This is the best time of the year. Thanksgiving is over and the signs of Christmas have yet to bore us. All the truly crazy people have identified themselves by shopping on the days immediately following Thanksgiving. New and old ideas are blossoming for consideration by the Indiana General Assembly.
Gov. Mitch Daniels has given us the Commerce Connector, a nifty addition to our highway road map. This would be a new outer loop around Indianapolis, serving Greenfield, Shelbyville, Franklin and Martinsville. Only it would not be a full loop, since its northern and western sides are missing. Noblesville, Carmel, Lebanon and Danville would be excluded. Why? We don't know. The Indiana Department of Transportation is probably studying it, but why doesn't its Web site indicate as much?
As seems to be the pattern, the Governor's Office comes up with intriguing ideas but inadequate information to help the public judge the wisdom of the proposal. Where are the studies that support the Commerce Connector? How can we agree that this is better than a fixed-rail system that the "public transit" advocates seek to relieve congestion? How do we answer the questions raised in Fort Wayne, Terre Haute and Lake County about their favorite road projects?
The governor also announced that Interstate 69 would not be a toll road. No doubt this is a politically popular decision. However, I would prefer all interstate-quality roads be supported by tolls, but I'm not standing for office.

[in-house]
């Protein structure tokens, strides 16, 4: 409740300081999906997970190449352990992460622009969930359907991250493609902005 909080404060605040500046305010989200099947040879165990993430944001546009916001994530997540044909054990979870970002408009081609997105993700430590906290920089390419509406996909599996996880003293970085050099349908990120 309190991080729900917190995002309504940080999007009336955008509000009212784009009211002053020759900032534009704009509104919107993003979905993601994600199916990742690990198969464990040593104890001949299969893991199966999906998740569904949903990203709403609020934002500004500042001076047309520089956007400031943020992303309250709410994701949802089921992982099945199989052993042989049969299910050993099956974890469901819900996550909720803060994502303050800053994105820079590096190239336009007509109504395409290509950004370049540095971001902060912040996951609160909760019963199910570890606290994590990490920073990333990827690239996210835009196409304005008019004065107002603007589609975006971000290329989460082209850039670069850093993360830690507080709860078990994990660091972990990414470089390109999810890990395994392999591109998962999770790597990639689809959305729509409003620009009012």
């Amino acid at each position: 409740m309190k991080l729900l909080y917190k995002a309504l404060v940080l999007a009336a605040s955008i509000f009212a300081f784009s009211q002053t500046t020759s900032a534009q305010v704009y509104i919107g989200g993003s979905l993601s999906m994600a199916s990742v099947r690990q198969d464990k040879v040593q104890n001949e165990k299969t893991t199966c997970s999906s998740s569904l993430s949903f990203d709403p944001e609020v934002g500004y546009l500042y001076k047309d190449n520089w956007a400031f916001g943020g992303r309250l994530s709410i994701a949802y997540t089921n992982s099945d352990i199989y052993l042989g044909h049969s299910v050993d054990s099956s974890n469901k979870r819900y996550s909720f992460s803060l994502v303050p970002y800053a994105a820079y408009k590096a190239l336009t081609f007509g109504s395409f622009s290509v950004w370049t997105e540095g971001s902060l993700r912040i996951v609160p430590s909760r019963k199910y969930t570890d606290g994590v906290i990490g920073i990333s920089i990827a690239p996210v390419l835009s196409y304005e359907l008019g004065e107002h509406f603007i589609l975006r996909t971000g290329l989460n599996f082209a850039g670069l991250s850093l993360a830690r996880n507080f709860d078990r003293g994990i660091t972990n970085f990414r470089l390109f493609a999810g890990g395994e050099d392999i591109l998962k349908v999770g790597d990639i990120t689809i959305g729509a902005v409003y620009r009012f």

Then there is the often-offered idea of some Democrats that we should eliminate the sales tax on gasoline. Why? To make unnecessary and inefficient driving less costly? To help pollute our cities even more? Where will the funds come from to replace this revenue in the state's coffers? This is just another legislative balloon releasing gas over the Hoosier countryside.
At the same time, the governor wants to increase the tax on cigarettes and use the money to help pay for the insurance of the uninsured. Sounds good, except that we have no means of checking his arithmetic. Is our goal insurance or is it health care for the uninsured poor? Let's stop worrying about the uninsured and start thinking about the underserved.
While we are at it, what happened to our collective guilt concerning the excess consumption of enjoyable, but unhealthful, foods? A higher tax on cigarettes, YES. But let's also have a higher tax on potato chips, fried tenderloins, fried chicken, candy, cookies, ice cream, "biggie drinks" and a host of daily delights. If we want to be serious about such evils, let's not just talk against them, TAX THEM.
Finally, the rightfully aggrieved cities and towns want more tools available to finance local government. They want to be able to use income, sales or other taxes on an optional basis. The program is called Hometown Matters and deserves serious consideration. Except one of the promises in Hometown Matters is that a significant portion of the new revenue would be used for property-tax relief. Indiana does not need property-tax relief.
There is no evidence that our property taxes are too high. In-migration from Illinois in the northwest, from Cincinnati in the southeast, and from Louisville in the south demonstrates that the marketplace shows Indiana housing to be a great buy.
But then what would this silly season be if we did not propagate and perpetuate economic foolishness?
Marcus taught economics more than 30 years at Indiana University and is the former director of IU's Business Research Center. His column appears weekly. To comment on this column, go to IBJ Forum at www.ibj.comor send e-mail to email@example.com.